Learn more about what an agent is in business.
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As a small business owner, there are times when you cannot be present to witness a business deal. That’s where having an agent has its advantages. When your business has an agent, your agent can sign the contract on behalf of your business. Here’s our agent definition.
The agent business definition comes about when the business appoints a person to act on its behalf for a specified purpose. You can authorize an agency through an oral or written agreement, express or implied. Because agency relationships are contract-based, you can choose how to grant or limit your agent’s authority. In practice, the agent benefits you encounter will depend on what you need that agent to do.
Although a corporation is a distinct legal entity, it needs people to sign documents on its behalf. Only those with authorization to sign can legally bind the company. As such, a corporate director often meets the definition of an agent of the corporation. The corporation can always grant signing authority to others if needed.
Small businesses often hire a general agent to track leads and make sales. A general agent has broad legal authority to bind the business to new agreements. In these relationships, the agent owes a fiduciary duty to act in the best interest of the person who hired them, called the “principal.” A typical general agent is a manufacturing agent who completes sales in another country or region.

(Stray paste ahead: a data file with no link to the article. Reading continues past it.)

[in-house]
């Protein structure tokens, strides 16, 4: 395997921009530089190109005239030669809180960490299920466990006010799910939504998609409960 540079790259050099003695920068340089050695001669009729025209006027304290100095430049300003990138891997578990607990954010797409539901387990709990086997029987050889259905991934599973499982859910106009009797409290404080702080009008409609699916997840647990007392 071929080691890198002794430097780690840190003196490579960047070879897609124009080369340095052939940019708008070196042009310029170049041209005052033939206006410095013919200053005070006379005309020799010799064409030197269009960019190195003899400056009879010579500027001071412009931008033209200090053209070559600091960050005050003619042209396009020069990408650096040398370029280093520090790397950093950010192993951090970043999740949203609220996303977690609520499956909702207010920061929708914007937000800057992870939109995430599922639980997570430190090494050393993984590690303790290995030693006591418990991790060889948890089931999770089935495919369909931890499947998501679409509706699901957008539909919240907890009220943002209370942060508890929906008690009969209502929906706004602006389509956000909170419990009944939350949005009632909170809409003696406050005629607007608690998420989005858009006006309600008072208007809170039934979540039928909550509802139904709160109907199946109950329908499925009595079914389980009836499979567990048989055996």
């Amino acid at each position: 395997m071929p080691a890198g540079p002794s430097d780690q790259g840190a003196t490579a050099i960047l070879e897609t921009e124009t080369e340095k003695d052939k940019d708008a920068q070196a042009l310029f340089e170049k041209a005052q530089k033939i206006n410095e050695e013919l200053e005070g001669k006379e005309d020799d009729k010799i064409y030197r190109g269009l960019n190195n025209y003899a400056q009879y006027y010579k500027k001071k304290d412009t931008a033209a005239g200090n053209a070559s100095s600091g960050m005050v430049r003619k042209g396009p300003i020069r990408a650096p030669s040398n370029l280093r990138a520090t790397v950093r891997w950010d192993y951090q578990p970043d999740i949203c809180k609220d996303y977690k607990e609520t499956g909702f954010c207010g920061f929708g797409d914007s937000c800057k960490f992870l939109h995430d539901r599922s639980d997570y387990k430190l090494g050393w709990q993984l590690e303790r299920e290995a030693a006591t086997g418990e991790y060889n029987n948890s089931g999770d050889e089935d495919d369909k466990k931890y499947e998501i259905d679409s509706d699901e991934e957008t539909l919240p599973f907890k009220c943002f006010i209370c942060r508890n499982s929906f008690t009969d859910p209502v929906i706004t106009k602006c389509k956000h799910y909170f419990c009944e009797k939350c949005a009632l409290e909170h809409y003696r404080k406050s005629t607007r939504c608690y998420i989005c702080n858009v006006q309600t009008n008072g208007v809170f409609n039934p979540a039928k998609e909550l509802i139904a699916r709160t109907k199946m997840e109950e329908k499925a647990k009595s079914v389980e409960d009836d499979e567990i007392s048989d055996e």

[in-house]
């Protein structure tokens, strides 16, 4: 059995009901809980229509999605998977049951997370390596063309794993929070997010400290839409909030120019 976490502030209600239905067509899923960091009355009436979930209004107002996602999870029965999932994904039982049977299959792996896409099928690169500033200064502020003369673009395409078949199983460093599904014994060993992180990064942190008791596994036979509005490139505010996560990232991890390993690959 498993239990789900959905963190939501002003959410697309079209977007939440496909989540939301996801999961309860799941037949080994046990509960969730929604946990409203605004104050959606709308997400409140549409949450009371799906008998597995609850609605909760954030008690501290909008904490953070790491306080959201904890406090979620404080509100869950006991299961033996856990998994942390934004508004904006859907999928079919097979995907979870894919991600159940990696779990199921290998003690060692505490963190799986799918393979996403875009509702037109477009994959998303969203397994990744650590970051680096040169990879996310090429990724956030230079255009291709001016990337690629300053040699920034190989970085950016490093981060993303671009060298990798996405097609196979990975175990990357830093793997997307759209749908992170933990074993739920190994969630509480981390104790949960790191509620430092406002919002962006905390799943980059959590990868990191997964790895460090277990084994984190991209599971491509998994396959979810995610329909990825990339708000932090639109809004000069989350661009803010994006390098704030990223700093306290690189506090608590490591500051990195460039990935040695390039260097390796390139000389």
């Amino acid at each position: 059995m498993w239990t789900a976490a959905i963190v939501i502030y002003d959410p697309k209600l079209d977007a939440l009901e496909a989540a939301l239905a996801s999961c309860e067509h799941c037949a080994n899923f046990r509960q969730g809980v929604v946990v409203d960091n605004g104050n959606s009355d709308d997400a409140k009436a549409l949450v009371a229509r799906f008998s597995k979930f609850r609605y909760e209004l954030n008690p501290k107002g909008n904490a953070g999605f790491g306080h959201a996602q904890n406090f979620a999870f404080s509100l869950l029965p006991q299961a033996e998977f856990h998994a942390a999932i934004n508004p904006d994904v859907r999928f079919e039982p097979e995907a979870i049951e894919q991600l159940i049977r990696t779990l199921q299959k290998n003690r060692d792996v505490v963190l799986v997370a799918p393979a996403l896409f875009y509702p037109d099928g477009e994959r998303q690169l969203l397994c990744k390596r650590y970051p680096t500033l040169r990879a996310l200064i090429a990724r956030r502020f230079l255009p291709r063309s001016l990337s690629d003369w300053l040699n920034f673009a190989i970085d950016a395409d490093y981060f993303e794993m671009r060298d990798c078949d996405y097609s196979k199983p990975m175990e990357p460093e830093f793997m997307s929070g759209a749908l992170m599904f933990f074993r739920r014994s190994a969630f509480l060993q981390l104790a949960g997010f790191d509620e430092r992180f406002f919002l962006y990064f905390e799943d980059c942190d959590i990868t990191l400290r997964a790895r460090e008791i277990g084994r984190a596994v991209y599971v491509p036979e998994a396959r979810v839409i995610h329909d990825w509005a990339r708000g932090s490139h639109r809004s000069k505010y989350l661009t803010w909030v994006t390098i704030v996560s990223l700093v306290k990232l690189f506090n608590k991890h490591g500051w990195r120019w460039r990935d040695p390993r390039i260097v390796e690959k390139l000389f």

A special agent has the authority to act in a limited capacity for a particular purpose or task. A well-known special agent is a registered agent. Every business needs to have a registered agent on file with the state. When appointing a registered agent, the business grants them the limited authority to accept service of process on its behalf.
Historically, employees were considered “servants” of the “master.” In modern situations where the employer controls the employee’s work, these concepts continue to exist, even though the nomenclature is obsolete. When an employee works for an employer, they are considered the employer’s agent for liability purposes.
Some common agent examples include:
You create an agency anytime you authorize someone to take an action that incurs a cost on your behalf. Ultimately, you have legal responsibility for what the agent does.
One of the most significant agent disadvantages is that broad grants of authority can have serious consequences for your business. Although you can create an agency relationship through an oral agreement, it’s advisable to have a written agency agreement. Many companies have fought legal battles over whether an agent had the legal authority to bind the business to an agreement. Save yourself the trouble and review your agency agreement with a professional before signing.
On this page, we learned what are agent types, including the corporate agent, general agent, special agent, and employees. If you appoint someone as your agent, the agent definition means they have the authority to make business decisions according to your terms. If you need someone to help because you cannot be there to run your business, you might benefit from having an agent.
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Disclaimer: The content on this page is for informational purposes only, and does not constitute legal, tax, or accounting advice. If you have specific questions about any of these topics, seek the counsel of a licensed professional.